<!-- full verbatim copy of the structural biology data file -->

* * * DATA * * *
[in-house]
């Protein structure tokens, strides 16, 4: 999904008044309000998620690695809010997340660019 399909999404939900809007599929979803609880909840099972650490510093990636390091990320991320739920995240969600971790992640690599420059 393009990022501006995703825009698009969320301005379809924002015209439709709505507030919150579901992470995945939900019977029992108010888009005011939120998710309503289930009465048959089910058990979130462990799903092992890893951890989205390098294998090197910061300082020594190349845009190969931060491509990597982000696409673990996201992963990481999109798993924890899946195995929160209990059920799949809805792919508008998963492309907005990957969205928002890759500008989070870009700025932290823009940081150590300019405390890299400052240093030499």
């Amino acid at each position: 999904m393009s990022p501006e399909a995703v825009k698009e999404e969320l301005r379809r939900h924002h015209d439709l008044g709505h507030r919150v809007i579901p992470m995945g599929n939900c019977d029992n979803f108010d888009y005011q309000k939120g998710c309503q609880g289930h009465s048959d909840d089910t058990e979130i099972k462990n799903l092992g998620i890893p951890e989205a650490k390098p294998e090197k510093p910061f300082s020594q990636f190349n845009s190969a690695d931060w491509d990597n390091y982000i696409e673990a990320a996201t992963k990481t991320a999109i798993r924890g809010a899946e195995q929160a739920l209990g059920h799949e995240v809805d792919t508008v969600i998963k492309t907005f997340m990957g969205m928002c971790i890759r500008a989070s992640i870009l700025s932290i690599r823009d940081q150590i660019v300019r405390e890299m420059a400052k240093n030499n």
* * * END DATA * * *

[in-house]
């Protein structure tokens, strides 16, 4: 999904008044309000998620690695809010997340660019 399909999404939900809007599929979803609880909840099972650490510093990636390091990320991320739920995240969600971790992640690599420059 393009990022501006995703825009698009969320301005379809924002015209439709709505507030919150579901992470995945939900019977029992108010888009005011939120998710309503289930009465048959089910058990979130462990799903092992890893951890989205390098294998090197910061300082020594190349845009190969931060491509990597982000696409673990996201992963990481999109798993924890899946195995929160209990059920799949809805792919508008998963492309907005990957969205928002890759500008989070870009700025932290823009940081150590300019405390890299400052240093030499």
């Amino acid at each position: 999904m393009s990022p501006e399909a995703v825009k698009e999404e969320l301005r379809r939900h924002h015209d439709l008044g709505h507030r919150v809007i579901p992470m995945g599929n939900c019977d029992n979803f108010d888009y005011q309000k939120g998710c309503q609880g289930h009465s048959d909840d089910t058990e979130i099972k462990n799903l092992g998620i890893p951890e989205a650490k390098p294998e090197k510093p910061f300082s020594q990636f190349n845009s190969a690695d931060w491509d990597n390091y982000i696409e673990a990320a996201t992963k990481t991320a999109i798993r924890g809010a899946e195995q929160a739920l209990g059920h799949e995240v809805d792919t508008v969600i998963k492309t907005f997340m990957g969205m928002c971790i890759r500008a989070s992640i870009l700025s932290i690599r823009d940081q150590i660019v300019r405390e890299m420059a400052k240093n030499n």